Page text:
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Turkish-Greek standoff over Aegean islets continues

Disagreements over the fate of suspected Gulenist officers in Greece and the status of disputed Aegean Sea islands continue to chill Turkish-Greek relations.

Are Greece and Turkey going back to the future?

Following the Greek Supreme Court’s refusal to grant the Turkish government’s request for the extradition of suspected Gulenist officers who allegedly took part in the failed coup attempt of July 15-16, 2016, and Turkish Chief of General Staff Hulusi Akar’s visit to the disputed Kardak islets in the Aegean Sea Jan. 29, old tensions between Athens and Ankara resurfaced.

In the wake of Akar’s visit to Kardak (known as “Imia” in Greek), which came on the anniversary of a crisis between Turkey and Greece that brought the two countries to the brink of war in 1996, the military forces of the two countries initiated naval and aerial patrols around the mini-islands. On Feb. 1, Turkish daily Hurriyet reported that a “boat fight” had taken place around Kardak the previous day, claiming that a Turkish fast attack craft chased away a smaller Greek boat. Hurriyet also reported that a Turkish coast guard aircraft flew over the area Feb. 1.

The Greek side, too, wants to show strength. In the wee hours of Feb. 1, Greek Minister of National Defense Panos Kammenos shared pictures on his Twitter account of a helicopter pass he participated in over Kardak, during which he threw a wreath in the sea to honor fallen Greek troops.

Disputes between Greece and Turkey, which have been NATO allies since 1952, are old. The two sides spent much of the second half of the 20th century bickering over the Aegean Sea and Cyprus, coming to the brink of war multiple times. Yet as Turkey’s European Union prospects improved at the turn of the 21st century, old animosities gave way to greater cooperation in the fields of security, tourism and energy, even though contentious issues relating to the Aegean and Cyprus were never resolved.

The good news is that the two countries are far from a collision course. As George Papandreou, then-Greek prime minister, had pointed out during the Cyprus crisis of 1964, “A clash between Greece and Turkey would be madness, but if Turkey decides to enter the insane asylum, we shall not hesitate to follow her.” A shooting war between Athens and Ankara is even less in the interests of the two sides than they were more than 50 years ago.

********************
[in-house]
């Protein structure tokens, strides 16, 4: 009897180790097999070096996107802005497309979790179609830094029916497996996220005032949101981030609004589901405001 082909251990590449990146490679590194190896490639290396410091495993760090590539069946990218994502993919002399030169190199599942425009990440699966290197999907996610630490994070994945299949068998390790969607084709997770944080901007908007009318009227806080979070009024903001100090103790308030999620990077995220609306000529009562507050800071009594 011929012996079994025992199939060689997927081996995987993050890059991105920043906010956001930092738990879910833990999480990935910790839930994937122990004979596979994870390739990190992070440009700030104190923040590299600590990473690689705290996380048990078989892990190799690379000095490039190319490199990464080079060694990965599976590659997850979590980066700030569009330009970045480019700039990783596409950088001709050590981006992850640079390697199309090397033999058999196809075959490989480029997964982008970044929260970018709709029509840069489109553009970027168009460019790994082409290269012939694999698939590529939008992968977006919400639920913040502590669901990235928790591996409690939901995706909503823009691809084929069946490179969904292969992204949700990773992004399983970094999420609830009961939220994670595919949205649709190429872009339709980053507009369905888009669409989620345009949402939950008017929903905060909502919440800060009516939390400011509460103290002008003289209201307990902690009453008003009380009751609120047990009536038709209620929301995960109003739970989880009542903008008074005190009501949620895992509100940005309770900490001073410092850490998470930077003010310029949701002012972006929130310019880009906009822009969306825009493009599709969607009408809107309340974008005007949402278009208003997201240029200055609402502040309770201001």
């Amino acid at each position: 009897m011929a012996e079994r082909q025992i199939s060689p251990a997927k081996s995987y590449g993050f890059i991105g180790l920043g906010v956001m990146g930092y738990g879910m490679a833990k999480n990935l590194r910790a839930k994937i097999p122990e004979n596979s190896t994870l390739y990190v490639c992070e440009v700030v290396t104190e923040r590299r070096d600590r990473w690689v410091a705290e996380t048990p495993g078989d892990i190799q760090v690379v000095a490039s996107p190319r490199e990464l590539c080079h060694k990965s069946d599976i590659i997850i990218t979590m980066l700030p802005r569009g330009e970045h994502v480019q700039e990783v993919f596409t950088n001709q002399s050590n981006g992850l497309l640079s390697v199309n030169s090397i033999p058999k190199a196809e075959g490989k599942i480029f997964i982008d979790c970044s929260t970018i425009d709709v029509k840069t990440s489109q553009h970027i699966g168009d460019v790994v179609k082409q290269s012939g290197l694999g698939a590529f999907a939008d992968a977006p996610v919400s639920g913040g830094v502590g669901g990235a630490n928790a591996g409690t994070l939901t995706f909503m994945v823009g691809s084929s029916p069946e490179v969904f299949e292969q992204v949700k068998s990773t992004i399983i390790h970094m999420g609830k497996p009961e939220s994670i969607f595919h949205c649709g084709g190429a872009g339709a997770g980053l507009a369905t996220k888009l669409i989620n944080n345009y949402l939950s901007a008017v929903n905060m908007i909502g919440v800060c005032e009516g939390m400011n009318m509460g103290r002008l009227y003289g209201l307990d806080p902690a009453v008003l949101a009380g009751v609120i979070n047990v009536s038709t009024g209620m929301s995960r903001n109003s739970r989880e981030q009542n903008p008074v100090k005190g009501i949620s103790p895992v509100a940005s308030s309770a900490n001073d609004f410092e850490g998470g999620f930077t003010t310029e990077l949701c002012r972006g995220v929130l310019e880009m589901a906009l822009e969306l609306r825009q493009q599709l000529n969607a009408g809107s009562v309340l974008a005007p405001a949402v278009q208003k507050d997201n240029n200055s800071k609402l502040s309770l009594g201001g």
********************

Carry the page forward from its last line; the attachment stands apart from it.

While Greece is still struggling to escape the aftereffects of the 2009 massive economic crash, Turkey is already engaged in a shooting war in Syria against the Islamic State (IS) and the Syrian Kurdish Democratic Union Party (PYD) and its armed affiliate, the People’s Protection Units (YPG). Ankara claims that the PYD is in cahoots with the Kurdistan Workers Party (PKK), which has fought the Turkish government for Kurdish independence and autonomy since 1984. Turkey, the EU and the United States designate the PKK as a terrorist organization.

It appears Ankara has bigger worries right now. On Feb. 1, Turkish media outlets reported that the United States had sent armored vehicles to the YPG-dominated Syrian Democratic Forces (SDF). While pro-government newspaper Vatan ran the story on its headline as “US armor to YPG,” Aksam, another pro-government outlet, was more blunt, labeling the episode as “US’ latest betrayal: Armored vehicle to PYD.” Earlier on Feb. 1, Hurriyet Daily News confirmed that the United States had indeed given said vehicles to the SDF as part of the SDF-led operation to liberate Raqqa from IS.